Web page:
Another thing to consider is the manufacturer of your current peripherals. As we mentioned before, you may want to be able to loop all of your devices in under the same software. It's not necessary and, to many, not all that important, especially considering that no one manufacturer may make the absolute best model of everything for your needs. 

Wireless vs. wired

Wireless gaming mice may seem more convenient, but you could argue that it's at a cost. There is a more reliable connection when a mouse is directly wired to your computer — and it's faster, too. Earlier wireless gaming mouse models struggled to compete in latency and connection reliability. While the scales appear to be evening out in recent years, wired peripherals still hold the pro gaming crowd's favor when it comes to shaving off the milliseconds that make all the difference. 

Although, gaming mice manufacturers have made every effort to boost the capabilities of their wireless mice, like Logitech's Lightspeed feature in the brand's newer wireless gaming mice. In the present day, the performance of many wireless gaming mice is comparable to or negligibly different from their wired counterparts — or at least, it would feel that way for novice, casual, and amateur gamers. Pros might need to see a few more years of improvement before they are convinced, especially as esports and competitive gaming continues to gain momentum.

Laser vs. optical sensor

If you're really getting down into the nitty gritty of your gaming mouse's specs, you'll reach a point where the next decision is sensor preference. The days of mechanical mice with their little rubber ball on the bottom may be gone, but its modern successors bring way more accuracy and haste to mouse movements. There are two primary mouse sensors now: optical and laser. 

A lot of how these two types of mice process imaging is the same. They both use thousands of images to compare tiny changes in the surface that your mouse is on — the textile of your mouse pad, the rivets and scratches in your desk that even your eyes can't see — and detect when the mouse has moved through changes in light. What distinguishes the two types is that the optical mouse illuminates the surface beneath it with infrared LED sensors, while the laser mouse uses a laser beam.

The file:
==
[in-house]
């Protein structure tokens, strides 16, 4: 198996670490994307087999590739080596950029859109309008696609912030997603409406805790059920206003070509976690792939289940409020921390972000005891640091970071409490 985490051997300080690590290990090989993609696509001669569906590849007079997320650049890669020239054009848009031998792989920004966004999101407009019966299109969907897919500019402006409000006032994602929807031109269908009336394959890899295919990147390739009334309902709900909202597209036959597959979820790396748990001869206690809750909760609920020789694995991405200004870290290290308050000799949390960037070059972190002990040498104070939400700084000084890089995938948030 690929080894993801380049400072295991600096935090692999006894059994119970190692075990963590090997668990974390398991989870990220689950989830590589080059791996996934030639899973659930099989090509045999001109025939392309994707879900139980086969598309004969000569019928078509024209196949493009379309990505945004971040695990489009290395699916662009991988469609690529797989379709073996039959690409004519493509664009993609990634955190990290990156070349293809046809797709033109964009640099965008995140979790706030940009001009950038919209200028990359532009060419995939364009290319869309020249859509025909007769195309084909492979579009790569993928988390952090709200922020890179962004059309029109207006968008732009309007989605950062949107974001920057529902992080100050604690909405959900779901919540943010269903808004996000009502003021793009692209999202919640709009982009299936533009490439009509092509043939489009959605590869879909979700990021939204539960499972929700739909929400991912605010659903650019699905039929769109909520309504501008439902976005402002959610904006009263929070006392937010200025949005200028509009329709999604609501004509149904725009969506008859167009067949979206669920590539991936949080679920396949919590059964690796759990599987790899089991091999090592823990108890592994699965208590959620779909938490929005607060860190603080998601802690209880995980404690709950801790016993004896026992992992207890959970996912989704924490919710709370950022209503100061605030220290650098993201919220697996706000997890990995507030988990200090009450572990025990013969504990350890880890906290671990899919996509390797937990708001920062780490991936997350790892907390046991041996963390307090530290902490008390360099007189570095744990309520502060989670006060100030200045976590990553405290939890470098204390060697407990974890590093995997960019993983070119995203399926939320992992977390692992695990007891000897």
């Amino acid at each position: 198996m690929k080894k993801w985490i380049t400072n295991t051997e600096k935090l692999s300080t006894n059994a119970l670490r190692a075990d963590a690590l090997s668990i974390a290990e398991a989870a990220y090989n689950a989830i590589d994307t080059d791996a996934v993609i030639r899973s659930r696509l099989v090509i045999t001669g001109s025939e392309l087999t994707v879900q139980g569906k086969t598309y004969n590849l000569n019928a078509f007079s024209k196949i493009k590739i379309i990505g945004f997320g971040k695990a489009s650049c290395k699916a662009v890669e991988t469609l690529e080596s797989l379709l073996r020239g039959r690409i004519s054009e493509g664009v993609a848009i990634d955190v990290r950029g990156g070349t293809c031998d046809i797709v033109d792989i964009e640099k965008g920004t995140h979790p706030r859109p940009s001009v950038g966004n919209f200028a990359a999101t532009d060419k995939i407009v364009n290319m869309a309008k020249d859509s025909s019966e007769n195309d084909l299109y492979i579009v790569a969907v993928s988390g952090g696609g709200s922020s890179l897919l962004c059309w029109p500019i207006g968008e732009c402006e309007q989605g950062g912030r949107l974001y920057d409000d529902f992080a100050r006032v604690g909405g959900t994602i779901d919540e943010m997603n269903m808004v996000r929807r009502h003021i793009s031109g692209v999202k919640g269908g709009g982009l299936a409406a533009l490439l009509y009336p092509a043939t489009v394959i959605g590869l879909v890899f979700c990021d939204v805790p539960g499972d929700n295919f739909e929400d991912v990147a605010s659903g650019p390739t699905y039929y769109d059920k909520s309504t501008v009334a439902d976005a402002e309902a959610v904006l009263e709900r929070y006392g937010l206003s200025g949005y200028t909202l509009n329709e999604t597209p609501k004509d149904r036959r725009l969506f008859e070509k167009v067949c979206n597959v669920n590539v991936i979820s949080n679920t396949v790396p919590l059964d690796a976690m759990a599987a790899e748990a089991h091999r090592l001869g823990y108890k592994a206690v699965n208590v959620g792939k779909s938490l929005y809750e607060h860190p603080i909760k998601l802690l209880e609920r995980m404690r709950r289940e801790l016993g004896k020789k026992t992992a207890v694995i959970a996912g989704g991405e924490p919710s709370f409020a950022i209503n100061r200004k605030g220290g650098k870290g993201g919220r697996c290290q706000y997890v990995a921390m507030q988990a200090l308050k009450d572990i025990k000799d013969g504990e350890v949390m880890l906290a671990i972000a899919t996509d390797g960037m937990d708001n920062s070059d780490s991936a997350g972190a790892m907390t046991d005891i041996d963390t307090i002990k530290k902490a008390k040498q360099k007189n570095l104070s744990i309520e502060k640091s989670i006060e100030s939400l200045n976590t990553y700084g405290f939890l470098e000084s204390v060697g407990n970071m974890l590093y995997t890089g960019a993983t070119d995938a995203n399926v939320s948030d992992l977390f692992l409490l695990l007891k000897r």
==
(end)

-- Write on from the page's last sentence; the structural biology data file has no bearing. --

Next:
Personal preference is still the biggest factor at play but optical sensors are more popular in gaming. The light used in an optical sensor is weaker than a laser one. You may need to use a mousepad on certain surfaces. But still, many gamers argue that optical is preferred over laser even though the latter is capable of reading more minute variations in light reflection. The truth behind that is, in some instances, the laser's strength can actually cause an overcompensation in mouse movements by picking up on microscopic, meaningless changes in surface texture. 

Preferred gaming type/gaming style

If all of your PC gaming is centered around a certain game or game type, that may influence how you shop for a new gaming mouse. For example, if you prefer FPS games, you may not be all that interested in buttons or customizable features, but want to seek out a lightweight mouse with zero latency issues. Gamers that prefer more relaxed or sim-like titles, on the other hand, may not need to seek out any specifications at all besides grip comfort for less demanding games.

MMO games like "Fortnite" get their own set of recommendations, with gamers in these factions typically preferring quite a bit of customization ability and a full button panel, like the Razer Naga V2 Pro. The buttons on a mouse like this one give the player more freedom in macros and profiles. 

You could always look for recommendations from the top players in your title of choice. According to Game Tutorials, leading "World of Warcraft" players mostly opt for the Logitech G502 HERO wired mouse, while Nerds and Scoundrels says the prime pick for "Final Fantasy" players is the Redragon M901.